Next steps

The Internet has been with us for almost 40 years and has contributed to profound changes in society. It currently faces serious challenges — issues that require input from policymakers, civil society, ordinary citizens, businesses and technologists.

It’s past time for technologists to both become more involved in discussions about how to meet those challenges, and to consider broader views of how the technology they create fits into society. Without good communication, policymakers are prone to making rules that don’t work with the technology, and technologists are prone to creating technology naïve to its policy implications.

So at its heart, The Internet is for End Users is a call for IETF participants to stop pretending that they can ignore the non-technical consequences of their decisions, a call for broader consultation when making them, and one for continued focus on the end user. Ultimately, end-user impact is at least as important as the technical considerations of a proposal, and judging that impact requires a more serious effort to understand and incorporate other non-technical views.

The Internet is for End Users is an IAB document; it doesn’t have IETF consensus. As such, it doesn’t bind IETF decisions, but it is considered persuasive because the IAB has a mandate to consider issues affecting the Internet architecture.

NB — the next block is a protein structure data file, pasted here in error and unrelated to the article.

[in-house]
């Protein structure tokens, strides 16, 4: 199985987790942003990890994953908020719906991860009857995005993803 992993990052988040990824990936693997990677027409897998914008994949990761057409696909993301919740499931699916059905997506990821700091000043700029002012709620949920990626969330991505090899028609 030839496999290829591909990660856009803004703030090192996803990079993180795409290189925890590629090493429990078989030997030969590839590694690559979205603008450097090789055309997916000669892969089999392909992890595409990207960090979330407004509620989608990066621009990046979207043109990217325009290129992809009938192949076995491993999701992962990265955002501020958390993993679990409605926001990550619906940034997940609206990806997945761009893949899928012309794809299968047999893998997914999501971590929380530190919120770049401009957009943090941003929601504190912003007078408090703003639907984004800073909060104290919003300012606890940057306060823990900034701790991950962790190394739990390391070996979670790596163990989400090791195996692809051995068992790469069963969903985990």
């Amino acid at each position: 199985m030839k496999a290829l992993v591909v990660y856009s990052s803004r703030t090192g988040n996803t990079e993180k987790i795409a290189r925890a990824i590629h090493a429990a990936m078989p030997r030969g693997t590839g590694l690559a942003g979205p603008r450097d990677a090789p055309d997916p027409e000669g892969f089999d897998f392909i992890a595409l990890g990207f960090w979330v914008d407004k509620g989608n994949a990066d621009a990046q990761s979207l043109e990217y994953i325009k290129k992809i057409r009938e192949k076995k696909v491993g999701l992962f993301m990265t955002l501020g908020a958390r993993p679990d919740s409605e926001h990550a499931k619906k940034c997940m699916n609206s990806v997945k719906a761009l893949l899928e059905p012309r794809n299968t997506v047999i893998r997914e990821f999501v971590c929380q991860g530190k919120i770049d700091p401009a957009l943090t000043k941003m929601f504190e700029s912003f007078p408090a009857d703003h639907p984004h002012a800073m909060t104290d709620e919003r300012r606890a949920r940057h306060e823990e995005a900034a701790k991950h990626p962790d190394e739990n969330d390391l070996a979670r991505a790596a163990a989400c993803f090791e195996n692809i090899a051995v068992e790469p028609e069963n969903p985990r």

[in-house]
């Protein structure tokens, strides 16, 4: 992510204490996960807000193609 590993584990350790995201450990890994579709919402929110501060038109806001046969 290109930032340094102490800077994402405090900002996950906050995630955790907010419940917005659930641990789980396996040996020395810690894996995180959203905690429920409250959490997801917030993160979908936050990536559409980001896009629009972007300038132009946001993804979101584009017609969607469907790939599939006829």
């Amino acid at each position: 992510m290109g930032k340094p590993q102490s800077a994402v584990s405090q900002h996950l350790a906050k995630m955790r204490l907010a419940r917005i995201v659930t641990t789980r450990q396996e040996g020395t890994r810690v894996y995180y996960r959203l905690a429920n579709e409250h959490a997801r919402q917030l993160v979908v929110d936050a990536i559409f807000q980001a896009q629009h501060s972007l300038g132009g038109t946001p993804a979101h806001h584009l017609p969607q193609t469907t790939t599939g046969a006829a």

On its own, then, it has limited effect. I view it as a small contribution to a larger body of principled thought that can help inform decisions about the evolution of the Internet. It’s up to all of us to apply those principles and develop them further.

Thanks to Martin Thomson and Eric Rescorla for reviewing this article.

Adapted from original post which appeared on Mark Nottingham’s Blog.

Mark Nottingham is a member of the Internet Architecture Board and co-chairs the IETF’s HTTP and QUIC Working Groups.

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The views expressed by the authors of this blog are their own and do not necessarily reflect the views of APNIC. Please note a Code of Conduct applies to this blog.


  1. Chris Box

    I support the principles described, but I think it’s too easy for a reader to boil this down to “the balance is always drawn in favour of the person holding the client device”. That would be too simplistic; section 2 of the RFC explains that indirect end users need to be favored too. Examples given are parents, people shown in pictures and people present in a room with IoT sensors. Designing protocols to identify (and understand the needs of) such people is much harder than simply honoring what the client wants. It will take significant effort, but it’s right that it should be attempted.

  2. Abraham Y. Chen